All About Guns

A 3-inch 6-Shot Magnum: The Ultimate Compact Wheelgun the Kimber K6s

Kimber has built a brand name that for many gun buyers in America is simply synonymous with top quality firearms.
From its long guns to the many variations of 1911s, on down to the subcompact self-defense pistols — choosing a Kimber means taking a look at what is on the top shelf and telling the clerk, “I’d like to try that one, please.”
Until about a year ago, that all stopped if your desired handgun was a revolver, but with the introduction of the K6s line the folks at Kimber put the long-toothed wheel gun makers on notice that ‘good enough’ would no longer be good enough.
And now, the K6s is available with a 3-inch barrel; this is Kimber’s newest variant.

No one expected Kimber to make an ‘ordinary’ revolver. Then again, few expected Kimber to make a revolver at all.

Chambered in .357 Magnum, the K6s (the ‘s’ is for stainless steel) holds six rounds, where most revolvers its size accept only five.
It also accepts .38 Special and .38 Special +P (both being significantly tamer than .357 Mag.) which are much more desirable for practice, and I submit – even for carry.
The K6s is akin to the S&W J-frame in size and ergonomics, and full power .357s leave an imprint on both your hand and memory.

Taking a Walk Around the Kimber K6s

At first glance, you see a very attractive revolver that immediately looks different from the rest of the pack. The top strap and flat-bottomed trigger guard draw a sleek rectangle to the mind’s eye.
This is further enhanced by the flattened sides of the cylinder, followed by the raked back sleek angle of the internal hammer cover.
And finally, in the case of our evaluation copy, a set of beautiful wood stocks – left smooth and round, cry out “pick me up and hold me!”
Such has been the distinction of the Kimber K6s since it was first introduced as a snub-nosed 1-1/2-inch pocket revolver, but doubling the barrel length to 3 inches only adds to the distinctive shape and styling, while signaling that this is no mere pocket gun or backup option — this is a contender for your IWB or pancake holster primary concealed carry protection.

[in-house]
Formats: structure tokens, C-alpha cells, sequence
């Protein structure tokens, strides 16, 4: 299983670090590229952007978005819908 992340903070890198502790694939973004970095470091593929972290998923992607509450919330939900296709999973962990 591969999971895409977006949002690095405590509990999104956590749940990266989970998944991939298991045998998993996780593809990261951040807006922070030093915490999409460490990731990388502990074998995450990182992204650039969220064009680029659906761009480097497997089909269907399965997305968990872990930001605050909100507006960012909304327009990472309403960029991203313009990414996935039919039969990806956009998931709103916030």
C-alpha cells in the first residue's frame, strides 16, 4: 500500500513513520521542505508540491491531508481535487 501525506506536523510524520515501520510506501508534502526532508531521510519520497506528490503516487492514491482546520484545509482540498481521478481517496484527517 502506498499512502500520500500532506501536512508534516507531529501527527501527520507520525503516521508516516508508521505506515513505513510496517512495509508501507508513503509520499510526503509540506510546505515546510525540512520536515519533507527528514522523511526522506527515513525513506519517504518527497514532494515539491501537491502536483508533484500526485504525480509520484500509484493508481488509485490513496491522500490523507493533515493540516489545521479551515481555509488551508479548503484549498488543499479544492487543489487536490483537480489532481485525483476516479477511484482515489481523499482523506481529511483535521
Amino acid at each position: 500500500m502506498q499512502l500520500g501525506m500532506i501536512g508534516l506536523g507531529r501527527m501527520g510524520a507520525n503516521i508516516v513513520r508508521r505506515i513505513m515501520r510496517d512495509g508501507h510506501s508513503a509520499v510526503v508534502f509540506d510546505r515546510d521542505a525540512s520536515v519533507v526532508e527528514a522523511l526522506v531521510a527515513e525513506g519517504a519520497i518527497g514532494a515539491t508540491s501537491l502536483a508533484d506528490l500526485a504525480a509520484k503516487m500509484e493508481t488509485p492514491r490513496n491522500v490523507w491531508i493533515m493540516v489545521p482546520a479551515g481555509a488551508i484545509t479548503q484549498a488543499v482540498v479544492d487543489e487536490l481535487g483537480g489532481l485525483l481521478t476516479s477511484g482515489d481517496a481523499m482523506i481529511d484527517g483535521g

And because the Kimber K6s holds the full complement of six rounds, it contains the same count as many very popular micro 9mm semiautos.

With the cartridges fitting flush to the cylinder edge, the fit of cylinder to breach is extremely close.

Not long ago, few imagined the name Kimber on a wheel gun.

The 3-inch K6s came to me with a beautiful brushed stainless steel finish and a completely dehorned body, from the aggressively rounded radius cuts at every edge to the snag-free rear sight that is drifted into a dovetail flush with the top strap of the gun.
I said to a friend, “it’s the DeLorean of revolvers” – which I intend in a complementary way.

Shooting the K6s

After admiring the pleasing looks of the K6s, it feels slightly smaller in the hand when you first lift it. I attribute this partly to the optical illusion created by the design of the frame, and partly to the small, rounded, and very smooth walnut stocks.
Those stocks feel superb in the hand, filling the palm enough to feel you have a secure hold, and yet small enough to allow the fingers of the strong hand to wrap into nearly a normal fist. The smooth texture of the walnut helps make it feel comfortable in any position.
It’s an interesting little gun that looks like a compact size but feels like a sub-compact. The measurements of the frame, particularly the trigger reach are very akin to the S&W J-frame, for reference.
But the K6s feels so much more substantial in the hand than the typical ‘snubbie’. This was a bit encouraging to me because although I don’t consider myself at all to be recoil averse, I will confess that shooting full power .357 Magnum loads from most small revolvers are about as enjoyable as reaching out to stop the bat of an NBL player in mid-swing.
The web of the strong hand sits high on the stocks just below the angled hammer cover, giving the shooter a high grip and canting the wrist slightly forward.
This provides a better power line with the body by reducing pivot points in the wrist and helps manage the significant recoil of a .357 Mag or .38 Special +P. Trigger reach is short enough that even the most diminutive shooter should get plenty of finger on the trigger to overcome the published 9 ½ to 10 ½ pounds of trigger pull
(my Lyman scale measured it at just a tad over 11 lbs.).

The K6s’ chambers are recessed in the cylinder to the depth of the case head. At first glance, it appears to be cut for a moon clip (it’s not).

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Although the 3-inch barrel provides ample room to extend the ejection rod, Kimber left it the same length as the snub nose version.

I’m no contender when it comes to running wheel guns with any sort of speed.